For the inscription on the Ghent Altarpiece: An inscription, which denotes Hubert as the creator and greatest painters, Jan van Eyck, however, only the second known in the art, who had only completed the work, is on the framing of the Ghent Altarpiece:
" The painter Hubert van Eyck, the greatest that ever there was, the work began; Jan, the second after it, it has accomplished on behalf Jodocus Vyds and invites you through these lines, written on May 6, for viewing one. "
Generations of art historians have interpreted the lines as contemporary, to an X-ray examination in 1950 brought to light that they have been applied retrospectively. The inscription does not yet exist, as Albrecht Dürer saw the altar nearly a hundred years after its creation. In April 1521 Dürer visited Ghent: "On Wednesday early they fords me on S. John thyme; do over I saw instead of the large wunderbarlich, where I was all right in front of large. After this I saw John Taffel; this is an over delicious, highly intelligent gemähl, and particularly the Eva, Mary and God the vatter are almost good. " In the first trusted source from the year 1496, in which of the altar the speech, the author Hieronymus Muenzer had also nothing of Hubert reported. An artist named Hubert or " Describe the Hubrecht " has indeed taken place in Ghent, but there is not a single, secure work from him before. He died penniless and was buried in the cemetery at Ghent.
Volker Herzner 1995 could prove in his study on the Ghent Altarpiece, that Jan van Eyck is the sole creator of the altar, which was also confirmed by Röntgenreflektogramme signature by van Asperen de Boer 1979. One must also assess the issue of dating again and fix the completion later.
With the works of Jan van Eyck, Robert Campin and Rogier van der Weyden, a new era of painting, which is characterized by loving - realistic detailed descriptions begins. Since in many cases the images are of a religious nature, in which saints are represented, bringing the realistic representation "the holy into the house " and allows the viewer a new immediacy in access.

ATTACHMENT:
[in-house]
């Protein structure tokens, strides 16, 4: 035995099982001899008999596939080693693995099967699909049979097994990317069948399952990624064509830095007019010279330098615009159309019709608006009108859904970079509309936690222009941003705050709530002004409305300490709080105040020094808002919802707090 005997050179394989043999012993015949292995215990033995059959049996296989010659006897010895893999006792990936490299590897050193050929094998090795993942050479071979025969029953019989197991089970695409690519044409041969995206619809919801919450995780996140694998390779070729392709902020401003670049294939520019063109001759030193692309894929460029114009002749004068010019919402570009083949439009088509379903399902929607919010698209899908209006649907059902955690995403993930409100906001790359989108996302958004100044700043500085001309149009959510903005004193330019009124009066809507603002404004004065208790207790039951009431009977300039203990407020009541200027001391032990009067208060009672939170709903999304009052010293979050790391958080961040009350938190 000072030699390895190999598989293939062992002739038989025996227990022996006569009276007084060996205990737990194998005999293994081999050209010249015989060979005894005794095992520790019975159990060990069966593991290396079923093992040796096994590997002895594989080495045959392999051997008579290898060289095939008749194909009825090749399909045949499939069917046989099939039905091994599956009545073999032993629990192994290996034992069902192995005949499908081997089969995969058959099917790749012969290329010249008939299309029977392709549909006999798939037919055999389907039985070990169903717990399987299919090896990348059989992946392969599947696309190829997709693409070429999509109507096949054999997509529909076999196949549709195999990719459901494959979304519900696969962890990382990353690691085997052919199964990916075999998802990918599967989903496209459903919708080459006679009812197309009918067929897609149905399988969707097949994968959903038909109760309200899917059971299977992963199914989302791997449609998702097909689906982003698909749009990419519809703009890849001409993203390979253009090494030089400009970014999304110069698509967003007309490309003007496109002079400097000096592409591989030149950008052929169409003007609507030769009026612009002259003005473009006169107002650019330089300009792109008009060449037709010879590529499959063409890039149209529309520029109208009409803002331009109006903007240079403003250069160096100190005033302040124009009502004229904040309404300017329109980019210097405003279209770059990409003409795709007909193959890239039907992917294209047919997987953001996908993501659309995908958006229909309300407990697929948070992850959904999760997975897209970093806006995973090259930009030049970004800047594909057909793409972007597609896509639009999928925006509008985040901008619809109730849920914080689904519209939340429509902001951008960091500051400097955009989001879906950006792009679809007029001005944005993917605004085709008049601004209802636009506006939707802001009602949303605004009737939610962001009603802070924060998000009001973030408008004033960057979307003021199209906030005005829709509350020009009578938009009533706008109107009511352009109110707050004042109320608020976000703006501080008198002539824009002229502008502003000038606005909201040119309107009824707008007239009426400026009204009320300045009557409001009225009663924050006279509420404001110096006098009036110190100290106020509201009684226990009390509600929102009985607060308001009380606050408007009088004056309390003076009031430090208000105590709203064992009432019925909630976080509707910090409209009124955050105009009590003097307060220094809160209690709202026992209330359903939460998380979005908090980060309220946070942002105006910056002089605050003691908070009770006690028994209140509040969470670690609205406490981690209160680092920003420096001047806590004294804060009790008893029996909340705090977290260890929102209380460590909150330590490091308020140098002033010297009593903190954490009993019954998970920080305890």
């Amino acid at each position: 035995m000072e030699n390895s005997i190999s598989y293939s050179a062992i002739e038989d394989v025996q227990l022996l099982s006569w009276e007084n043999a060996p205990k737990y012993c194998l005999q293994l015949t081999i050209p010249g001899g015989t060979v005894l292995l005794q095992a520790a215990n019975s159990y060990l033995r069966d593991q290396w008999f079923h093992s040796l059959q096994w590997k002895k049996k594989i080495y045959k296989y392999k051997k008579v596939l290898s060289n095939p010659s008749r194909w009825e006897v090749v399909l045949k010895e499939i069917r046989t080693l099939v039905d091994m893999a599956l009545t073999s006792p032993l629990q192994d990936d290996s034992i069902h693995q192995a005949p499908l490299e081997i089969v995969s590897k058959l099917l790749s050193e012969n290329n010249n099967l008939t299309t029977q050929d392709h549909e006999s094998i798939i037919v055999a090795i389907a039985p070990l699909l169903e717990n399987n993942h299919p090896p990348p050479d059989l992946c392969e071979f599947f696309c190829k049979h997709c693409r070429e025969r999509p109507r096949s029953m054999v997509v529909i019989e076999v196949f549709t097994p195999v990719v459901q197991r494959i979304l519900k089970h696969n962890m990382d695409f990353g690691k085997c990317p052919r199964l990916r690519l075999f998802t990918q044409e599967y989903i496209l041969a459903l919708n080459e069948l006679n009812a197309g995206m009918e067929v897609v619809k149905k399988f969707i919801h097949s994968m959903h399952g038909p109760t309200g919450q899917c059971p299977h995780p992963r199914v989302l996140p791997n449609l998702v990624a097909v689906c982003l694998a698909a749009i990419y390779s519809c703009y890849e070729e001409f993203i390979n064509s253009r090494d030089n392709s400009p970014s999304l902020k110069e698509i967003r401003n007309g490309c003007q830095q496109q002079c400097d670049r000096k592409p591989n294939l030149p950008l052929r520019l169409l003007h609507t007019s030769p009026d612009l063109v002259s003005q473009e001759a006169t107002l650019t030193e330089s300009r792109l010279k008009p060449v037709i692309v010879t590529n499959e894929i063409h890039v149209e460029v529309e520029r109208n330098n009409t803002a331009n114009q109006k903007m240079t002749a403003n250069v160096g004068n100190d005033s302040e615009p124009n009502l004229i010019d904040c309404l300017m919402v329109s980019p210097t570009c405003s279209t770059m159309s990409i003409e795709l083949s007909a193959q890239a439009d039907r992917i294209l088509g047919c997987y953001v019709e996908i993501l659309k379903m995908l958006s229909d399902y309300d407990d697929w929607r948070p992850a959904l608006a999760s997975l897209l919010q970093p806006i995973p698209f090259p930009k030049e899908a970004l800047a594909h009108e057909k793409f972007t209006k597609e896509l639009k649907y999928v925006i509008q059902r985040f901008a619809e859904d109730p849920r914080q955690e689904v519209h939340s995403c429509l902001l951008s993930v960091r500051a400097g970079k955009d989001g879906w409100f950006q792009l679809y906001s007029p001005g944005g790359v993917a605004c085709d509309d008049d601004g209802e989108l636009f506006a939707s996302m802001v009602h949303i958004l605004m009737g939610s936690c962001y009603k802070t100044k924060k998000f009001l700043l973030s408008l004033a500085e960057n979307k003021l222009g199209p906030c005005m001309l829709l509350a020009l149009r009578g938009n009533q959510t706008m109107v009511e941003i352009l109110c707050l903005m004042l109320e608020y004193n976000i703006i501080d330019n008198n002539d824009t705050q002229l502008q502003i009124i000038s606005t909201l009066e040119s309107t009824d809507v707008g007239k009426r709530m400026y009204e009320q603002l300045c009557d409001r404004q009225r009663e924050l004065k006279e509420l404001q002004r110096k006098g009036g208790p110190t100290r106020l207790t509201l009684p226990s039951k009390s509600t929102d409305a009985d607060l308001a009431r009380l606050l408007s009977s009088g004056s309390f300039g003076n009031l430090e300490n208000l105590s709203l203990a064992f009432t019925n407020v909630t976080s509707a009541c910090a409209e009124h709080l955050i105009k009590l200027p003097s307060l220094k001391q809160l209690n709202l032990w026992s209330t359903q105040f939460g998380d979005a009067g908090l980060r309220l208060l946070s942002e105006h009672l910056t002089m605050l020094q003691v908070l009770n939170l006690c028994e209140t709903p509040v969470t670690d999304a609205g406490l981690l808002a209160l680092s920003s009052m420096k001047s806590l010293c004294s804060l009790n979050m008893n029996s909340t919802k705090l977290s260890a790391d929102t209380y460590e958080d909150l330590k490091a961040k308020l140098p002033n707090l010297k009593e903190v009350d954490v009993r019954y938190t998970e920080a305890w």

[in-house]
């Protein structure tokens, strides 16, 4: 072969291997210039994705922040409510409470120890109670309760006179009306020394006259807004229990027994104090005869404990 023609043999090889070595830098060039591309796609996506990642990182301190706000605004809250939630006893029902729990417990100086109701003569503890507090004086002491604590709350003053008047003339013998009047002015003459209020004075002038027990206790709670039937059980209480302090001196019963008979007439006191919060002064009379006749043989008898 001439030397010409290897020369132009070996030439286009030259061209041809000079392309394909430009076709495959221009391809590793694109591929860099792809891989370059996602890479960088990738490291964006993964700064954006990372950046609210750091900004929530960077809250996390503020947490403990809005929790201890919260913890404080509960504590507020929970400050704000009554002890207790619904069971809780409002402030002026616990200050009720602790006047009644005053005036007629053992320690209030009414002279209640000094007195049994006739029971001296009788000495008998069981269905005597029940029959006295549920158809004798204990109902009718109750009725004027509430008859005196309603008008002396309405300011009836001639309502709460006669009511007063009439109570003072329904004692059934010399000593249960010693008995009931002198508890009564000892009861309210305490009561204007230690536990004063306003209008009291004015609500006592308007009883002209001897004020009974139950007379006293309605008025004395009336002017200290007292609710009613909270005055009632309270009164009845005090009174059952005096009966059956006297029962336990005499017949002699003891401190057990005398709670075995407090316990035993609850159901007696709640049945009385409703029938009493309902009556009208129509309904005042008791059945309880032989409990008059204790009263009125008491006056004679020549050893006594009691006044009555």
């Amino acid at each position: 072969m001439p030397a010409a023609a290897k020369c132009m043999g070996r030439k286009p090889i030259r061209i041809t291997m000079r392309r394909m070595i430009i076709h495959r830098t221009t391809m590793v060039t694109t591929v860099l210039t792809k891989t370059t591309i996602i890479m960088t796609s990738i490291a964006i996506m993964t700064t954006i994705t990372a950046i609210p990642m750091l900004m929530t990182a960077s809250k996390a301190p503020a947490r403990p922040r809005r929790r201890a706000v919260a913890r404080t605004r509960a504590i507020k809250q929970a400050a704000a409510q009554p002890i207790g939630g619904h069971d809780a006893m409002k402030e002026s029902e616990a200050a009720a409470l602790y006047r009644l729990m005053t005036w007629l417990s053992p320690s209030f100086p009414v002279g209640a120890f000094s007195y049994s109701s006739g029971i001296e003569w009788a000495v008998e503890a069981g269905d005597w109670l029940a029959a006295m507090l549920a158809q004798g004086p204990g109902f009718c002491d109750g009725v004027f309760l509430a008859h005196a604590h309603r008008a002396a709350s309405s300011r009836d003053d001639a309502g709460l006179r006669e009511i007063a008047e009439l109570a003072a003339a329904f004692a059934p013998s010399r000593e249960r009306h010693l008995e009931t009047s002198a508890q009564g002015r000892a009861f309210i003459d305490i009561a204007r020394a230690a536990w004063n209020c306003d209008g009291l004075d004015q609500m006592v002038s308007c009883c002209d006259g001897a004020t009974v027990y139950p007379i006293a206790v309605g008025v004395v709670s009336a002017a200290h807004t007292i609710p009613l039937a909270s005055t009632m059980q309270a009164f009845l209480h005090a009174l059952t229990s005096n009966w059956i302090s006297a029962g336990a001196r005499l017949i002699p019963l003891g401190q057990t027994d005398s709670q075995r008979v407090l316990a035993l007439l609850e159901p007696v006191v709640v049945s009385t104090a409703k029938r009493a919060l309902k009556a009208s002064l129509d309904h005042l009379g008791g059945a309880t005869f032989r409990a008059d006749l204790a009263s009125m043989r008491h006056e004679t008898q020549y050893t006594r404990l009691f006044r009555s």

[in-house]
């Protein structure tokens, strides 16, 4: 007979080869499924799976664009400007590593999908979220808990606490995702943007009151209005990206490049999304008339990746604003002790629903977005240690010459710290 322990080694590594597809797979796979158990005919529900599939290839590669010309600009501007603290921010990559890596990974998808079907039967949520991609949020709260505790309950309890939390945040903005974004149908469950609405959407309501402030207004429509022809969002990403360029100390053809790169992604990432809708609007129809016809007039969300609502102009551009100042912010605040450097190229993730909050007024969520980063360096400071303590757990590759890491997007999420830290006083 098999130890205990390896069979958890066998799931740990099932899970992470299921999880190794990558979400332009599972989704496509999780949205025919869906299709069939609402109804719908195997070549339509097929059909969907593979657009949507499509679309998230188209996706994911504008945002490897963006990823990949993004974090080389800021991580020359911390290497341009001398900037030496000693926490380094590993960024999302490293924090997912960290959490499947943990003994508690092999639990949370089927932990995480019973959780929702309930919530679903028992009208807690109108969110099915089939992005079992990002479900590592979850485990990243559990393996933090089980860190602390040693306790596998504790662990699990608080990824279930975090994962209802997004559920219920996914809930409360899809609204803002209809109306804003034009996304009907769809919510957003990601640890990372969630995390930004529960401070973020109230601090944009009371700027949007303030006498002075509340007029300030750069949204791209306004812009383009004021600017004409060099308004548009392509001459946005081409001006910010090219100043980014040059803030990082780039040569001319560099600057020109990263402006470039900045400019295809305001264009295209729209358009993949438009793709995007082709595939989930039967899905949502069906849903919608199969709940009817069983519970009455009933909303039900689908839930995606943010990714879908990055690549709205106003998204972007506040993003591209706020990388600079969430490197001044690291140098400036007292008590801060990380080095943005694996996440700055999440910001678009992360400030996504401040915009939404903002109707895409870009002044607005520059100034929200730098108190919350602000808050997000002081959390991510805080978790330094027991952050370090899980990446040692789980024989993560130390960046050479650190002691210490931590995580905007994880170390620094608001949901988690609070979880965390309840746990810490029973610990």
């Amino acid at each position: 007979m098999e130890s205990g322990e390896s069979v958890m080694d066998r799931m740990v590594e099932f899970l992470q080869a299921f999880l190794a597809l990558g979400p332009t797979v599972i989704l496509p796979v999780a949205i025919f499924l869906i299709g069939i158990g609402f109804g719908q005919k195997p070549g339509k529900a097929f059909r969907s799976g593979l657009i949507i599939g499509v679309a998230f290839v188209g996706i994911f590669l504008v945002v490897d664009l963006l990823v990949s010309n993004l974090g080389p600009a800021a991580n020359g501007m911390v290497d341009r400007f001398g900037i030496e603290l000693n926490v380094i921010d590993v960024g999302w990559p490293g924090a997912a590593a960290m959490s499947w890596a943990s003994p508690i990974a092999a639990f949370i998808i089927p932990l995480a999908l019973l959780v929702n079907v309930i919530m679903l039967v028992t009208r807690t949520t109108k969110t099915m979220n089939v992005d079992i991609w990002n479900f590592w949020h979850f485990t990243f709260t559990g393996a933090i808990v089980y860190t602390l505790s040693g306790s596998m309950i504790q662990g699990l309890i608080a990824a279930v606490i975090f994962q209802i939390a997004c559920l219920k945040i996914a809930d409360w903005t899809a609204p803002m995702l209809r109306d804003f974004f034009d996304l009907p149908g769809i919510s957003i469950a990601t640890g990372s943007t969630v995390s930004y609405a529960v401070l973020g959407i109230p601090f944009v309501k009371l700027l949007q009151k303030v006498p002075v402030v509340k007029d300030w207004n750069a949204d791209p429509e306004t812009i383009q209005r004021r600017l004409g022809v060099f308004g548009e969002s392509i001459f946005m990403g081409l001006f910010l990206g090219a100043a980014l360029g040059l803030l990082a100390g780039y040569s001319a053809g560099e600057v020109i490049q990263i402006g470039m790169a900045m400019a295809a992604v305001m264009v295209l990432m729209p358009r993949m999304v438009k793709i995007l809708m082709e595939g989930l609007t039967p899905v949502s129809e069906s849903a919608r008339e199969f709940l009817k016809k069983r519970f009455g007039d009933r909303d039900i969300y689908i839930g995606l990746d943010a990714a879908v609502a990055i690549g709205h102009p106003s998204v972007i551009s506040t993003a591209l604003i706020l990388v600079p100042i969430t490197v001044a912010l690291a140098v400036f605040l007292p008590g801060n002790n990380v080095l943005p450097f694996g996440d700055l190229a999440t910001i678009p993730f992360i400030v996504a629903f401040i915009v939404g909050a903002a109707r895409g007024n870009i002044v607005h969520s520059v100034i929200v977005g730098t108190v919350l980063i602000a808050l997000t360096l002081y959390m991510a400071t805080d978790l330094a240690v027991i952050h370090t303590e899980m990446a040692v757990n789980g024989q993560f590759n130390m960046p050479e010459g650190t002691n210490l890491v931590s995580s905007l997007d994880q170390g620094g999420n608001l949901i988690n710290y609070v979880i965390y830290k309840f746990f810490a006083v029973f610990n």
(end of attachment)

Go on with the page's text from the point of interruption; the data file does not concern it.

Also painting technique began with van Eyck a new era. He used alongside the traditional temperature and aqueous Leimfarbensystemen often oil paints. Giorgio Vasari saw in van Eyck therefore erroneously the inventor of oil painting, is correct, however, that oil color systems were previously known ( Strasbourg Manuscript) already. Jan van Eyck, however, was probably the first painter who used siccativated and bleached oils.
- Ghent altar to 1425-1435, Cathedral of St. Bavo, Ghent
- Madonna in the Church, 1426, Gemäldegalerie, Berlin
- Man with the blue liripipe, about 1429, Brukenthalsche collection of paintings, Sibiu (Hermannstadt)
- Cardinal Niccolò Albergati, 1432, Kunsthistorisches Museum, Vienna
- Portrait of a Young Man ( Timotheos ), 1432, National Gallery, London
- Giovanni Arnolfini and his Wife Giovanna Cenami or The Arnolfini Portrait, 1434, National Gallery, London
- Rolin Madonna or The Madonna of Chancellor Nicolas Rolin, 1437, Louvre, Paris
- Annunciation, 1435 ( a diptych ), Museo Thyssen- Bornemisza, Madrid
- Annunciation to 1434-1436 ( a painting ), National Gallery of Art, Washington
- Lucca Madonna, 1435, Städel, Frankfurt
- Portrait of Baudouin de Lannoy to 1436-1438, Gemäldegalerie, Berlin
- Portrait of Jan de Leeuw, 1436, Kunsthistorisches Museum
- Madonna of Canon van der Paele 1436, Musée Communal des Beaux Arts, Bruges
- Dresdner Marie altar, in 1437, Old Masters Picture Gallery in Dresden
- Margarethe van Eyck, 1439, Stedelijk Museum voor Schone Kunsten Bruges
- Christ on the Cross, Gemäldegalerie, Berlin
- Portrait of Giovanni Arnolfini, Gemäldegalerie, Berlin
- Man with pinks, Gemäldegalerie, Berlin
Margarete van Eyck, Municipal Museum of Fine Arts, Bruges
Ghent Altarpiece ( central part ), Cathedral of Saint Bavo, Ghent
Dresdner Marie Altar
Jan van Eyck noted on some of his works the motto "When ik kan " ( German: as well as I can ).